MURPHY, Robert Terence The family of Robert Terence Murphy (Terry Murphy) announced that he passed away on July 31st 2017. Born in Torrance California on July 11th 1940, he was named "Altar Boy of the Year" at American Martyrs elementary school. He graduated from Mira Costa High School, where he recognized that good ideas don't originate from anywhere - they usually come floating to you right out of a seemingly empty sky. "My job," he thought, "wasn't to find the ideas, but to recognize the good ones when they show up." Terry played volleyball and basket-ball at San Jose State University, which he called the "Harvard of the West." He remembered every basket he ever scored both of them. One was a rebound put-back at Cal Berkeley and a baseline jumper at USF, for a total of four points in his collegiate career. Cruelly denied by his youth from voting for John F. Kennedy, he immediately withdrew into petulant obscurity until he emerged from SJSU with a somewhat shaky bachelor's degree in English and a lifelong taste for for writing. Murphy observed that the had read many of the finest works of literature ever produced by smart people, yet he could remember little of any of it. He still knew all the words to "Louie Louie" and believed "Hotel California" to be the best song ever written. Terry was proud to be a member of the Theta Chi Fraternity. Terry held positions, from flunky to executive, for IBM, LIFE Magazine, Sports Illustrated, Progressive Insurance, Harte Hanks, The Dallas Market Center, and Southwest Media / D Magazine before starting his own company. He founded Streetball Partners in 1988 which was the parent company of Hoop It Up, the international grassroots basketball event that originated in Dallas in 1986. When Murphy sold Streetball in 2000 the company was executing 302 events in 27 countries. His partners included NBC Sports, the NBA, Doug and Chuck Jarvie, and Lamar Hunt. The fact that he was actually successful in the business of short-sided athletic events and sports marketing came as a surprise to Murphy. "It was never easy," he said, "but I never thought it was a huge risk either. Risk comes from not knowing what you're doing. I started playing basketball, rejecting my mom's old admonition about never playing in the streets." Murphy rejected "Murphy's Law", which states that anything that can go wrong will go wrong. His antidote was to ensure that what could go wrong in any future projects would go right. To Terry this included: (1) Getting stakeholder buy-in, (2) Identify risks, and (3) Don't make assumptions. One of the many things that went right for Murphy was his victory over Jacques Chirac, former President of France, in a free-throw shooting contest. After celebrating this Paris victory, Murphy and Chirac shared the thought that "You don't have to worry about the next day if you truly believe in yourself, and can instill those feelings into others." He wasn't a big drinker, though he liked his beer. He believed without question that one of the greatest inventions in the history of mankind was beer. He said, "Oh, I grant you that the wheel was also a fine invention, but the wheel does not go nearly as well with pizza." Murphy recognized the value of a set and in SPI he developed and nurtured a set of his own. Its members were a close group, a community, trained to work skillfully, arduously and with integrity. He tried to communicate as a person, not as a boss, believing that a conversation was more important than a reporting relationship. Walking the halls and around the events, he wanted the staff to know he was paying attention, to know how their world connected to the bigger whole. He held everyone accountable for each other, to live and die by each other's success and failures. Committed to hiring job candidates who matched their fun yet committed-to-work ethic, the crew believed you can't play hard unless you worked hard. Murphy hired skillful people who lived and breathed his vision. Today, many of his pupils now hold positions of importance in the sports/marketing field, a source of enormous pride for Murphy. Their motto, after punishing hours and more punishing training (drinking), was you gotta play hurt. Throughout his life he believed he had associated with the noblest people he could find, that the had read the best books, and had even lived with the mighty yet throughout it all he learned to live alone. He saw things through the eyes of his followers. He never said "Get going!" Instead he said, "Let's go!" And he lead the way, not walking behind with a whip but in front with a banner. He assumed his staff was working with him, not for him, and he saw that they shared the rewards. He was a man builder. The more men he could build, the stronger the company would be, himself included. He was a co-founder of the Dallas Sports Commission, and was on a variety of community and business board of directors, including Texas Special Olympics, SMU/Doak Walker Athletic Forum, the City and Regional Magazine Association (while he was Publisher of D Magazine), Bent Tree Country Club, The Greenhill School, Mayfield Country Club, Lahaina Canoe Club, Sitges Paella Society, Barcelona Sports Commission, Mazatlan Ten Peso Surfing Club, Theta Chi Fraternity, Central Dallas Association, Friends of the Seven Points Library, the Pamplona Jogging Society, and the USVBA. He was not on the board of Enron, nor was he ever in a bowling league. In the days before his death Murphy's life had a certain indefinable quality which he defined as "not having a real job anymore." He retired from Facebook a day after signing up, and he never sent a tweet. Murphy voted for Richard NIxon only once, and was uncommonly regretful afterward. "A man can't have an experience like that and remain entirely cheerful the rest of his life," he was heard to say. One of Murphy's greatest disappointments, and he lamented that he had many, was his in ability to know the difference between arugula, radicchio and endive. One of them was red; all were mutually excludable. He once asked a priest and and an insurance agent if an atheist could get insurance against acts of God. After college he installed a skylight in his apartment. The people who lived above him were furious. Murphy loved his Irish roots, though he lamented the transformation of Ireland from a backwater to a tourist trap. He last visited in the summer of 2012 with his son Doug and two granddaughters. Once, on a search for authentic Irishmen, he discovered James Joyce's, a faux Irish theme bar in Dublin where the natives "ingeniously escaped the tourists by hiding in the last place anyone would think of looking for them." For Murphy there were seven sources of civilization, and he loved them all: Jerusalem, Athens, Cleveland, Barcelona, Cedar Creek Lake, Dallas and Hermosa Beach. The year he lived in Spain in 2002 was where he refined his penchant for Cuban cigars and fine red vino. Terry always thought of himself as an over-the-hill surfer with Hermosa Beach roots, and was amazed to realize that he had lived longer in Dallas than he had in California (36 years vs. 28 years). He is survived by his three children and their respective spouses: Douglas Patrick Murphy of Brooklyn, NY; Erin Elizabeth Carlson and Arne Carlson of Frisco, TX; Cassidy Lynn Cline and Tim Cline of Frisco, TX; as well as his eight grandchildren, Gunnar James Carlson, Murphy Elizabeth Carlson, Eleanor Hope Murphy, Olivia Grace Murphy, TJ Cline, Carson Murphy Cline, Schaefer Lee Cline, and Macy Bella Cline. Also surviving is his brother Todd, who resides in California. Terry requested that in lieu of flowers, you spend the money on something sort of silly and fun in addition, of course, to his mandatory request that you have a shot of two of tequila or Irish Whiskey on the way home this week. Stop off somewhere and shoot a quick one or two, toasting Terry Murphy one last time. He would like that!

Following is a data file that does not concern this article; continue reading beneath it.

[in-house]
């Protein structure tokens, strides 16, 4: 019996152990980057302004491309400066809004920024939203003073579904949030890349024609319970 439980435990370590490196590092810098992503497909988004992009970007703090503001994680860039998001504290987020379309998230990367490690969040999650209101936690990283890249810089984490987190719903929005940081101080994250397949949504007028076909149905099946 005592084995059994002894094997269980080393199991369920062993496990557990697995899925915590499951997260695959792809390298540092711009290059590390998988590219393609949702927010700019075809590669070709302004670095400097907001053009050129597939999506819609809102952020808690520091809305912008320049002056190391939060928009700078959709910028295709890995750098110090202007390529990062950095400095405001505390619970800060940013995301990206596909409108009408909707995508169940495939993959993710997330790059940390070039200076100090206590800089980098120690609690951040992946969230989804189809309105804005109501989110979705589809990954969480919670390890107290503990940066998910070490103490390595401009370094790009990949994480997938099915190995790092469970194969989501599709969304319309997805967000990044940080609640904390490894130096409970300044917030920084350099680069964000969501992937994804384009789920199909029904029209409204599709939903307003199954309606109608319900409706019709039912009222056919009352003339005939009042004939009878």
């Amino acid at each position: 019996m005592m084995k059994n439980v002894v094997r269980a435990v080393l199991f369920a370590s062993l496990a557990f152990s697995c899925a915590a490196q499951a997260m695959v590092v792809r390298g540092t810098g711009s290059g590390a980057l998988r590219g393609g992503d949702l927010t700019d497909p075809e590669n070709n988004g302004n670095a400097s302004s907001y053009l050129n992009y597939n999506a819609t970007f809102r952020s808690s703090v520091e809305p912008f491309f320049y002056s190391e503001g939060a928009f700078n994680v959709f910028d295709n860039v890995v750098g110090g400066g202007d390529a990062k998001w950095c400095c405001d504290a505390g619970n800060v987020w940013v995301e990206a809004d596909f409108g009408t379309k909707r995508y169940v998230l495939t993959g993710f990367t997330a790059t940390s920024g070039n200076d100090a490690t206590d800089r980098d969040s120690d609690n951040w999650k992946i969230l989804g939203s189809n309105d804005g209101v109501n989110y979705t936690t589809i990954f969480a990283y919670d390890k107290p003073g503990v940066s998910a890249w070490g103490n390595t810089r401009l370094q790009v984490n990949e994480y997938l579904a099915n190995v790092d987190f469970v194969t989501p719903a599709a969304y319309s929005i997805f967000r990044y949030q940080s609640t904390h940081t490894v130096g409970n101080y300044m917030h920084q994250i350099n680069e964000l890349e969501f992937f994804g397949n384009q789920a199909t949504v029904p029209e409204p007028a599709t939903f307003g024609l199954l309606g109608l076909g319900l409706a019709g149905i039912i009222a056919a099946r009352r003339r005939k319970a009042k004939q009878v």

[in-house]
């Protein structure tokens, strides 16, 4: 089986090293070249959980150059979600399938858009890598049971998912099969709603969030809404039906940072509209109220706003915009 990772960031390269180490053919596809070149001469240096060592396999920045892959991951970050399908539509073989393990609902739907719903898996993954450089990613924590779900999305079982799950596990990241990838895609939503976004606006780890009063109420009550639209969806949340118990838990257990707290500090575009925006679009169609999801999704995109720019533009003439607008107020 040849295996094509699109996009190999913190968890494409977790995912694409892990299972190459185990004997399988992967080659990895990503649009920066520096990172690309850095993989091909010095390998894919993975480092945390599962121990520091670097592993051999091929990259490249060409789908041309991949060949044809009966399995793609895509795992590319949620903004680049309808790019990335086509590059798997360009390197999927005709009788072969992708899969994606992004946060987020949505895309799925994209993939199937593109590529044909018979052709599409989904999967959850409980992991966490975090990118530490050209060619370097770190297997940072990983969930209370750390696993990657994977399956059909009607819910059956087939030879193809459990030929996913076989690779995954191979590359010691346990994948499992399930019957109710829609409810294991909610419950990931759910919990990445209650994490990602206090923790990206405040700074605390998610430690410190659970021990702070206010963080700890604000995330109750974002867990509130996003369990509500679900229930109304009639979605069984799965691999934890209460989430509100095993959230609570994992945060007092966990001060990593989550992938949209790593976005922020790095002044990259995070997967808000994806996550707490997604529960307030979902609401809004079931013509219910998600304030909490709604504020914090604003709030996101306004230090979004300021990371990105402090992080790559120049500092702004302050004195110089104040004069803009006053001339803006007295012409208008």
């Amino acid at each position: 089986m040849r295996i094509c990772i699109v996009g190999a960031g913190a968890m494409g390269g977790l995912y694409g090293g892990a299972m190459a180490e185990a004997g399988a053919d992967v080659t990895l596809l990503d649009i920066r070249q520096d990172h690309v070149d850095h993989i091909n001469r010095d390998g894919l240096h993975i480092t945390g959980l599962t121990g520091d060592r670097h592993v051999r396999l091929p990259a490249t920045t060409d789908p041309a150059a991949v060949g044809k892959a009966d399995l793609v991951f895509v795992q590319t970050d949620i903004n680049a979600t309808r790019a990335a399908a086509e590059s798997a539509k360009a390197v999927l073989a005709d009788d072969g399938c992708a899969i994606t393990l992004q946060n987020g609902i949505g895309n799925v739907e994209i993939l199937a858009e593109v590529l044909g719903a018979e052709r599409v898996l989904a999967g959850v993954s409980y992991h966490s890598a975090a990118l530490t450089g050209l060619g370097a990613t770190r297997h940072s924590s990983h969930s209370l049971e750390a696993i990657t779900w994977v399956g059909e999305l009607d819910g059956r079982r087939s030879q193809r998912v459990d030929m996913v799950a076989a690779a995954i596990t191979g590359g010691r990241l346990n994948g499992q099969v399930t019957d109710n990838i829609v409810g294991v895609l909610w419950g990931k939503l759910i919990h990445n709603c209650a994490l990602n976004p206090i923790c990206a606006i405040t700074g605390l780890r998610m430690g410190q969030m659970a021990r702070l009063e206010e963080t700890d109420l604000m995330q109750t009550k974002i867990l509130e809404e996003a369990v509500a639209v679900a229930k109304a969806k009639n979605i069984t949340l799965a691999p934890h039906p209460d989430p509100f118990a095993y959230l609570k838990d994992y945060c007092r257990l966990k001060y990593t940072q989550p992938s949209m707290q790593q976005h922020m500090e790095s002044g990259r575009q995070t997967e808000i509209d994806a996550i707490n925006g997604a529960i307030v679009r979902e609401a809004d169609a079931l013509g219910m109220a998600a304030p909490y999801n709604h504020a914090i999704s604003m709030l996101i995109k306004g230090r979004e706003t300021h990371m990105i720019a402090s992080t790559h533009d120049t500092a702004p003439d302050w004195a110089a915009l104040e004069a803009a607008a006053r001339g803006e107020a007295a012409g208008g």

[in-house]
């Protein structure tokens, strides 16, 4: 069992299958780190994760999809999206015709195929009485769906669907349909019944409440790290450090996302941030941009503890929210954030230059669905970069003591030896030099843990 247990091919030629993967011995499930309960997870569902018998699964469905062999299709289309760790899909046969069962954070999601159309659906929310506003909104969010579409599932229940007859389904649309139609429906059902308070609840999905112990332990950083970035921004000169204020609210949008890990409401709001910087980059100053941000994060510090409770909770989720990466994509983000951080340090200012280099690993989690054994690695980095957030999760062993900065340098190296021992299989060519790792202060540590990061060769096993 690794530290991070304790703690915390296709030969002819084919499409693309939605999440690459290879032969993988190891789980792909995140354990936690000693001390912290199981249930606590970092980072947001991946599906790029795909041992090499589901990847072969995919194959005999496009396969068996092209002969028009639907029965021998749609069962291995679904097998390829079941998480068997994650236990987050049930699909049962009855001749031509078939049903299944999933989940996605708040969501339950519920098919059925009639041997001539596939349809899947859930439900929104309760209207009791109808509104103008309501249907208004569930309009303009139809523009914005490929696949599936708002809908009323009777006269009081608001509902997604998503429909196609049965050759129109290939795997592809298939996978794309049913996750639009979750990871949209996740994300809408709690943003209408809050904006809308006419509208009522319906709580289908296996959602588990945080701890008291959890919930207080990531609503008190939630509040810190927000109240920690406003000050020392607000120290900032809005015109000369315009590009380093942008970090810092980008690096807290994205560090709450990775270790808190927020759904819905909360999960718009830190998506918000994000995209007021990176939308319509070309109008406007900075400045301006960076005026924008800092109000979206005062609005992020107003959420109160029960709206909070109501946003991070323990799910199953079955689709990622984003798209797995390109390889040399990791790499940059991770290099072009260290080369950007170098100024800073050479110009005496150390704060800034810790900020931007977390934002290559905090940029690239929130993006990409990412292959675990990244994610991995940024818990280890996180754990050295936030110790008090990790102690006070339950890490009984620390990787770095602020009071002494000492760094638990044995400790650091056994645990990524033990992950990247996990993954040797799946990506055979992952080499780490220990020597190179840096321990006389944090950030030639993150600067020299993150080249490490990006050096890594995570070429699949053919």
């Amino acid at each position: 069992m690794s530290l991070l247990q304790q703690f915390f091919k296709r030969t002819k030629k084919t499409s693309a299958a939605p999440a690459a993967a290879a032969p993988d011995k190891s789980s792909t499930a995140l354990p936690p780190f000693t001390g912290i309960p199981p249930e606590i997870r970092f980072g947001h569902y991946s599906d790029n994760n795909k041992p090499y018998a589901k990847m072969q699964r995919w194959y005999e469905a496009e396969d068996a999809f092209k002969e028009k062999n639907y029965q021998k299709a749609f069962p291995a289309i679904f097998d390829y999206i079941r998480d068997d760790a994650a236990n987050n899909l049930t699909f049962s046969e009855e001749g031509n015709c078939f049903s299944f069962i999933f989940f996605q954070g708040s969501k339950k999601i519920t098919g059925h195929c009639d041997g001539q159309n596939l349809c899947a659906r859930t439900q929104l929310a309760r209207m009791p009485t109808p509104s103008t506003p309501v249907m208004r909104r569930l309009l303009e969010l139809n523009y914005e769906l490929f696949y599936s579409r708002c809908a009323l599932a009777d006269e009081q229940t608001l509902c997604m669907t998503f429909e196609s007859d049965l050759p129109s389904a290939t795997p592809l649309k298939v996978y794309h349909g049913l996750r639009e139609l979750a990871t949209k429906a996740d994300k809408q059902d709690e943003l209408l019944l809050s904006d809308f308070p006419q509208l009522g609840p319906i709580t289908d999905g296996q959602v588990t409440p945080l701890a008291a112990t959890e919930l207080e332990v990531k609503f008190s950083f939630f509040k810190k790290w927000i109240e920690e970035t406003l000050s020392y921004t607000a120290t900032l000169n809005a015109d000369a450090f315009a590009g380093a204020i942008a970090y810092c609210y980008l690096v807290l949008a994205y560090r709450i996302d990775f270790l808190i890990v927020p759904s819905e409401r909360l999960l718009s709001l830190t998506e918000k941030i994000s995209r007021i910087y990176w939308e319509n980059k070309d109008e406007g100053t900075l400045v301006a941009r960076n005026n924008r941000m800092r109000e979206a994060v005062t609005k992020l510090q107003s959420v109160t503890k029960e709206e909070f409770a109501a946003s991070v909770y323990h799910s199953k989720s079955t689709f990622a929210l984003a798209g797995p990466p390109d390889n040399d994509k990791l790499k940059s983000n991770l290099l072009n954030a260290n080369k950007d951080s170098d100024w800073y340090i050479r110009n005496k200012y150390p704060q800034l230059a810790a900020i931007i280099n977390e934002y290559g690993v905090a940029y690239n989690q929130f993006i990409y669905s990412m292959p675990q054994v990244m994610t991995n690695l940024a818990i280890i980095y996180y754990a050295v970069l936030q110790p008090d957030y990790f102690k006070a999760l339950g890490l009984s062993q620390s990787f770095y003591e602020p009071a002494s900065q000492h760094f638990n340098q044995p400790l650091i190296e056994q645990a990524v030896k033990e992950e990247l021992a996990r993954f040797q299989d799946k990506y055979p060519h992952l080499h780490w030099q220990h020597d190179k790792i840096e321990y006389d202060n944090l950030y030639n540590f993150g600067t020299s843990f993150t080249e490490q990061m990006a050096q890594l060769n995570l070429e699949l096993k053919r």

Published in Dallas Morning News on Aug. 6, 2017.